study also showed that vaccine effectiveness decreases over time
when given in infancy in a 2, 4, 6 month schedule. High short-term
vaccine effectiveness values were found in the 4 years following its
introduction, but there was loss of effectiveness with time among
children vaccinated in infancy [9].
MenC antibody persistence data are important in indicating the
duration of protection in otherwise vulnerable groups and the point
at which booster doses become necessary. For example, in one
study in the UK, 1 year after a course of 3 doses of MCC vaccine
at 2, 3, and 4 months of age, 54% of children had an SBA titre of
≥8 but this had decreased to 12% after 4 years. This indicates that
MenC SBA titres in infants rapidly wane, eventually to a level that
is not considered protective [39–41].
Fig. 5. Seroprevalence of SBA titres ≥8 in The Netherlands pre- and post-MCC vaccination. Source of plotted data: Ref. [28].
Based on these observations, the official recommendation
included in the Summary of Product Characteristics of all MCC vaccines has been that a booster dose should be given in the second
year of life after completion of the primary infant immunization
series.
4. Toddler priming
In a study of toddlers (n = 226) aged 12–18 months, a single
dose of the three licensed MCC conjugate vaccines resulted in a
high SBA GMT and rates of SBA ≥8. NeisVac-C induced higher
SBA GMTs and higher seroprotection rates, 1 month and 6 months
after vaccination. Challenge with a plain AC polysaccharide vaccine
demonstrated the induction of immunologic memory of all three
vaccines. Again the NeisVac-C group reached a significantly higher
SBA GMT [26].
In 2002, a single MCC (NeisVac-C) vaccination at the age
of 14 months was implemented for all newborns in the Dutch
national immunization programme (NIP). The reason to include
MCC vaccination in the NIP was the rapidly progressive increase
in the incidence of MenC disease in 2000–2001. This programme
also included a catch-up group of individuals aged 14 months
to 18 years. After introduction of vaccination, a sharp rise in
MenC-specific IgG and functional antibodies was observed in the
age-cohort 15–23 months. However, after this peak in antibody
levels, a steep decline in IgG antibodies was observed, and IgG
concentrations had decreased to pre-MCC introduction era levels
in children between 23 and 72 months of age. In older children,
who were vaccinated in the catch-up programme between 9 and
18 years of age, MenC-specific IgG and SBA titres increased gradually with age and were significantly higher than in the pre-MCC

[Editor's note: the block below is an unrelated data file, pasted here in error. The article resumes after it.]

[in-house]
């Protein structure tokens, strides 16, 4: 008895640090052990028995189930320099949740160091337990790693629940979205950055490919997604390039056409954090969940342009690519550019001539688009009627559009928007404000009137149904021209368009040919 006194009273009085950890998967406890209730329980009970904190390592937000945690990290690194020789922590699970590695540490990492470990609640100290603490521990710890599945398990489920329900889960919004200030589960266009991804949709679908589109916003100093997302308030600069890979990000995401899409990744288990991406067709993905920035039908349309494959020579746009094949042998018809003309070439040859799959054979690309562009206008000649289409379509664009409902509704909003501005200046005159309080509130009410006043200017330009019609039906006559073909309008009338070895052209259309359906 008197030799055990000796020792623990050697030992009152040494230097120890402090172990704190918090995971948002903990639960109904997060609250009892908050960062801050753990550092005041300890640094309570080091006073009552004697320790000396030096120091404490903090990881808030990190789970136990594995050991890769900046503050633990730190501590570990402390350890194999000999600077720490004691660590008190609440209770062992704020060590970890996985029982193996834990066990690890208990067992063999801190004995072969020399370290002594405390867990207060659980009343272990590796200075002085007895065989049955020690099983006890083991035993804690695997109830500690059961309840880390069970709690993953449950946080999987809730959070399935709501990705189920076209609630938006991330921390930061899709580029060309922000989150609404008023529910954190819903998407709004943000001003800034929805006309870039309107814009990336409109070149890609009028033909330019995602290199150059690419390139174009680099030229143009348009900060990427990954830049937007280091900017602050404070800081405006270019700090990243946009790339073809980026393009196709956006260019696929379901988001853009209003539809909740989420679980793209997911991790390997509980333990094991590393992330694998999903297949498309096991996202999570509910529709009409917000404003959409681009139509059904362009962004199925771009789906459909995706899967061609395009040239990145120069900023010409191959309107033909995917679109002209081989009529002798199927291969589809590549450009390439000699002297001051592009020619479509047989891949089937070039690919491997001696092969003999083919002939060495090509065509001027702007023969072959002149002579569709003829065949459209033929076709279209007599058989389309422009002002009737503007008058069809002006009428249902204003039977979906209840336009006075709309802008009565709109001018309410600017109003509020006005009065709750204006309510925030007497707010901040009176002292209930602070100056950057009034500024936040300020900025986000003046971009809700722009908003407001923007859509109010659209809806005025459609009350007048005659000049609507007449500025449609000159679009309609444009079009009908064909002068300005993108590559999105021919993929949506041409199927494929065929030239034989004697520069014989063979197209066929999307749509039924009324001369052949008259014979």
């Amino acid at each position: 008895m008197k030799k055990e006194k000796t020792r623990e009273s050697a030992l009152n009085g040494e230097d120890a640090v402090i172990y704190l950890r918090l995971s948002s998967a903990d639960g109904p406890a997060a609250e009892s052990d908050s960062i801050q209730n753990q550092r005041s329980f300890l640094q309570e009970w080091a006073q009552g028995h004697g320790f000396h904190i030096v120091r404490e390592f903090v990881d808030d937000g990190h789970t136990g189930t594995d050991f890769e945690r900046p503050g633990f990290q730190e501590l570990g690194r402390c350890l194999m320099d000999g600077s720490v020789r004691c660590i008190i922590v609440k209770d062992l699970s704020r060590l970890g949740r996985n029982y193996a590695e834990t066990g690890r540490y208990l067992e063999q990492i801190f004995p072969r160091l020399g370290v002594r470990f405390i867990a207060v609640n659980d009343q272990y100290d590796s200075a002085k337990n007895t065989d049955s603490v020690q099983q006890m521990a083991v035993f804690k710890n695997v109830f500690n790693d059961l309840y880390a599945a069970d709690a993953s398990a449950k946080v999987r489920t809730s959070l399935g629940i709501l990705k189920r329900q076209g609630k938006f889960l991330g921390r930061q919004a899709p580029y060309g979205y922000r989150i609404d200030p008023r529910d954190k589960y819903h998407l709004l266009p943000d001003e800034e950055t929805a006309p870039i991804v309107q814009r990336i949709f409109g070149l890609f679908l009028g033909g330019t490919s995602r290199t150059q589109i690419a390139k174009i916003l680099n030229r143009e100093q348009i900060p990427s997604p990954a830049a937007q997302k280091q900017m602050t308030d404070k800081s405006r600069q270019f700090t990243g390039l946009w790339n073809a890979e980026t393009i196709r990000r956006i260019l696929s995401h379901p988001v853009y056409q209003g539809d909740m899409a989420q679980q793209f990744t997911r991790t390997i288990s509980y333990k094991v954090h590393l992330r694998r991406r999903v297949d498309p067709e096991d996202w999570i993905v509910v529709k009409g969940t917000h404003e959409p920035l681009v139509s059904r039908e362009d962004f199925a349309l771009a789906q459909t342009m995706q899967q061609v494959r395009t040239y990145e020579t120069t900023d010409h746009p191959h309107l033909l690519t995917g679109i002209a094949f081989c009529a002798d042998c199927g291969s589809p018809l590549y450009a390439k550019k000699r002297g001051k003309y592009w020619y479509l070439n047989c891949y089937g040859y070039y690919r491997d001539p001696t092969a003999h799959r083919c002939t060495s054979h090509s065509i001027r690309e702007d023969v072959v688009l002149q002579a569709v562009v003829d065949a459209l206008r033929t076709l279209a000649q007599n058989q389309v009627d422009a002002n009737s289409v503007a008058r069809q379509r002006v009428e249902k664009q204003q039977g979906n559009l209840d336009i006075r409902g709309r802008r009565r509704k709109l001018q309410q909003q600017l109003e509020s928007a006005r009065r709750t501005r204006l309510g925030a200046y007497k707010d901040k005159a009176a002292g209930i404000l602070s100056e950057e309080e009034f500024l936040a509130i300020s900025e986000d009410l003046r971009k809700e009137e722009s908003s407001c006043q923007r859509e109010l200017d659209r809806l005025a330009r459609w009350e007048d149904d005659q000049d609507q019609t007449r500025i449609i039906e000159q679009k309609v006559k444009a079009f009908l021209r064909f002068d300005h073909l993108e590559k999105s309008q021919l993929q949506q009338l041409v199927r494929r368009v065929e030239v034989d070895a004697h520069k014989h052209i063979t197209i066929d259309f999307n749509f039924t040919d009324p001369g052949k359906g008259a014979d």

introduction era (Fig. 5) [28]. It can be concluded from these studies
that only one dose of vaccine is required in toddlers, together with
a suitable catch-up campaign, for successful routine immunization.
4.1. Clinical experience of using a quadrivalent vaccine in infants
and toddlers
Infants and toddlers are the two age groups that are immunized under the current vaccination programmes and where the
primary immune response is understood. A recent randomized
controlled multicentre trial investigated the use of Menveo (ACWYCRM197 ) in infants. After immunization with ACWY-CRM197 at 2,
3, and 4 months of age, the percentage of participants with hSBA
titres ≥4 after three doses were: serogroup A, 93%; C, 96%; W135, 97%; and Y, 94% [42]. A recently approved conjugated vaccine,
ACWY-TT (NimenrixTM ; GlaxoSmithKline), has been shown to have
good effectiveness and to have a clinically acceptable safety profile in toddlers over 1 year of age and older children [43]. This
was shown in a study that included 240 toddlers who were 12–14
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R. Borrow et al. / Vaccine 31 (2013) 4477–4486
months of age, 1 month after vaccination with differing formulations of ACWY-TT, 88.1–92.7% had rSBA-Men C titres of ≥128
compared with 87.0% of controls and 97.6–100% of ACWY-TTvaccinated toddlers had rSBA titres of ≥128 against serogroups
A, W and Y compared with no more than 35.9% of controls [43].
More recently, a variety of other studies have also shown the
good efficacy, safety and tolerability of quadrivalent meningococcal conjugate vaccines in infants and toddlers [44–47]. Whilst these
studies show promising results, some investigators comment that
persistence of antibodies may be a more appropriate correlate of
long-term protection for meningococcal conjugate vaccines than
the ability to generate a booster response after exposure to the